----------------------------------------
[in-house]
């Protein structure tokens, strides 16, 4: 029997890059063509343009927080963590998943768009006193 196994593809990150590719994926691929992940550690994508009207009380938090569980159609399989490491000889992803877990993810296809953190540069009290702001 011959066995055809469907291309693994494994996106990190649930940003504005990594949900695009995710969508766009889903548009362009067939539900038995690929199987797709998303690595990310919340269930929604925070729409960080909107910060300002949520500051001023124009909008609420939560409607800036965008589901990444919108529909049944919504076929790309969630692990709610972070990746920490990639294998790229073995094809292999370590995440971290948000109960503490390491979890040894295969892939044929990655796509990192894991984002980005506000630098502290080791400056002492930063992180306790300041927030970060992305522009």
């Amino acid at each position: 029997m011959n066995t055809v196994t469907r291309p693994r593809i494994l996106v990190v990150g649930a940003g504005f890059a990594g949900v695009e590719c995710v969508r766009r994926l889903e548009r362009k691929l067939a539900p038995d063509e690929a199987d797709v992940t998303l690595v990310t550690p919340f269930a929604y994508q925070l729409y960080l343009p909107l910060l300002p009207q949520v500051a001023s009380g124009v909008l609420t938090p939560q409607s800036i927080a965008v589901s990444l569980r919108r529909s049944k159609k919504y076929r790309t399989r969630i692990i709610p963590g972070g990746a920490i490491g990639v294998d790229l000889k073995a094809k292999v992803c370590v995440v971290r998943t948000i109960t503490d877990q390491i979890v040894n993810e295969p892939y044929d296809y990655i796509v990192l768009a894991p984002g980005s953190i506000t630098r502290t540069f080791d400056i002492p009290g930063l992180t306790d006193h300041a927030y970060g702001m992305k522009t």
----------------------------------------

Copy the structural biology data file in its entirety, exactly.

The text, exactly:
[in-house]
């Protein structure tokens, strides 16, 4: 029997890059063509343009927080963590998943768009006193 196994593809990150590719994926691929992940550690994508009207009380938090569980159609399989490491000889992803877990993810296809953190540069009290702001 011959066995055809469907291309693994494994996106990190649930940003504005990594949900695009995710969508766009889903548009362009067939539900038995690929199987797709998303690595990310919340269930929604925070729409960080909107910060300002949520500051001023124009909008609420939560409607800036965008589901990444919108529909049944919504076929790309969630692990709610972070990746920490990639294998790229073995094809292999370590995440971290948000109960503490390491979890040894295969892939044929990655796509990192894991984002980005506000630098502290080791400056002492930063992180306790300041927030970060992305522009």
């Amino acid at each position: 029997m011959n066995t055809v196994t469907r291309p693994r593809i494994l996106v990190v990150g649930a940003g504005f890059a990594g949900v695009e590719c995710v969508r766009r994926l889903e548009r362009k691929l067939a539900p038995d063509e690929a199987d797709v992940t998303l690595v990310t550690p919340f269930a929604y994508q925070l729409y960080l343009p909107l910060l300002p009207q949520v500051a001023s009380g124009v909008l609420t938090p939560q409607s800036i927080a965008v589901s990444l569980r919108r529909s049944k159609k919504y076929r790309t399989r969630i692990i709610p963590g972070g990746a920490i490491g990639v294998d790229l000889k073995a094809k292999v992803c370590v995440v971290r998943t948000i109960t503490d877990q390491i979890v040894n993810e295969p892939y044929d296809y990655i796509v990192l768009a894991p984002g980005s953190i506000t630098r502290t540069f080791d400056i002492p009290g930063l992180t306790d006193h300041a927030y970060g702001m992305k522009t």